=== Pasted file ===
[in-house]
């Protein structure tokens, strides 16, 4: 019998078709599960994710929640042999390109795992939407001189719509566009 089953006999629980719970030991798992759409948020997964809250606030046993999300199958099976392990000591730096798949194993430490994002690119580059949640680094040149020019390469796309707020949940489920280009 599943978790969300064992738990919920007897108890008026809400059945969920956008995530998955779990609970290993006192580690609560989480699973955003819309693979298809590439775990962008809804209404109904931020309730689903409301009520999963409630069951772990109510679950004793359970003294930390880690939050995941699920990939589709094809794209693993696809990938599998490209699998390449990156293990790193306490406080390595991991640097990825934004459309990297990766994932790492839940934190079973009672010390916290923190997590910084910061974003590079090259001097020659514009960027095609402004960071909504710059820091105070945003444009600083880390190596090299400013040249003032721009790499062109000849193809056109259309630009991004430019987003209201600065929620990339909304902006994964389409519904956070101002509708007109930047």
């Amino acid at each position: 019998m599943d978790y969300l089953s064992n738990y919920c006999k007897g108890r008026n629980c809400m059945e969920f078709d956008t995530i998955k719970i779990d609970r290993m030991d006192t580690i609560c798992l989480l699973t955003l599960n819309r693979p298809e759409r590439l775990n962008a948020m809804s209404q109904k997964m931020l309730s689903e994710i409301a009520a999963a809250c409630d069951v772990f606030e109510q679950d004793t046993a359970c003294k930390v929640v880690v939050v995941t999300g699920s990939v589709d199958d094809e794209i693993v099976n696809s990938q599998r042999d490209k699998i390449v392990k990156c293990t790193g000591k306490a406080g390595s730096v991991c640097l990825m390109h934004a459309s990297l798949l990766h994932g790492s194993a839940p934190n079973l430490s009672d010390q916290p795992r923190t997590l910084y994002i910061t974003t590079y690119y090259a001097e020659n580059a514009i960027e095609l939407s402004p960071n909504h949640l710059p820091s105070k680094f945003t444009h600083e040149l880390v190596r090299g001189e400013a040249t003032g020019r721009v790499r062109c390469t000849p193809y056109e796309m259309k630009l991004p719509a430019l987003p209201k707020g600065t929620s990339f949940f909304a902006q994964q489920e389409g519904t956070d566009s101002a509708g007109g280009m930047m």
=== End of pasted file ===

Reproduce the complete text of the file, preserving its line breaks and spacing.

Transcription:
[in-house]
């Protein structure tokens, strides 16, 4: 019998078709599960994710929640042999390109795992939407001189719509566009 089953006999629980719970030991798992759409948020997964809250606030046993999300199958099976392990000591730096798949194993430490994002690119580059949640680094040149020019390469796309707020949940489920280009 599943978790969300064992738990919920007897108890008026809400059945969920956008995530998955779990609970290993006192580690609560989480699973955003819309693979298809590439775990962008809804209404109904931020309730689903409301009520999963409630069951772990109510679950004793359970003294930390880690939050995941699920990939589709094809794209693993696809990938599998490209699998390449990156293990790193306490406080390595991991640097990825934004459309990297990766994932790492839940934190079973009672010390916290923190997590910084910061974003590079090259001097020659514009960027095609402004960071909504710059820091105070945003444009600083880390190596090299400013040249003032721009790499062109000849193809056109259309630009991004430019987003209201600065929620990339909304902006994964389409519904956070101002509708007109930047």
């Amino acid at each position: 019998m599943d978790y969300l089953s064992n738990y919920c006999k007897g108890r008026n629980c809400m059945e969920f078709d956008t995530i998955k719970i779990d609970r290993m030991d006192t580690i609560c798992l989480l699973t955003l599960n819309r693979p298809e759409r590439l775990n962008a948020m809804s209404q109904k997964m931020l309730s689903e994710i409301a009520a999963a809250c409630d069951v772990f606030e109510q679950d004793t046993a359970c003294k930390v929640v880690v939050v995941t999300g699920s990939v589709d199958d094809e794209i693993v099976n696809s990938q599998r042999d490209k699998i390449v392990k990156c293990t790193g000591k306490a406080g390595s730096v991991c640097l990825m390109h934004a459309s990297l798949l990766h994932g790492s194993a839940p934190n079973l430490s009672d010390q916290p795992r923190t997590l910084y994002i910061t974003t590079y690119y090259a001097e020659n580059a514009i960027e095609l939407s402004p960071n909504h949640l710059p820091s105070k680094f945003t444009h600083e040149l880390v190596r090299g001189e400013a040249t003032g020019r721009v790499r062109c390469t000849p193809y056109e796309m259309k630009l991004p719509a430019l987003p209201k707020g600065t929620s990339f949940f909304a902006q994964q489920e389409g519904t956070d566009s101002a509708g007109g280009m930047m």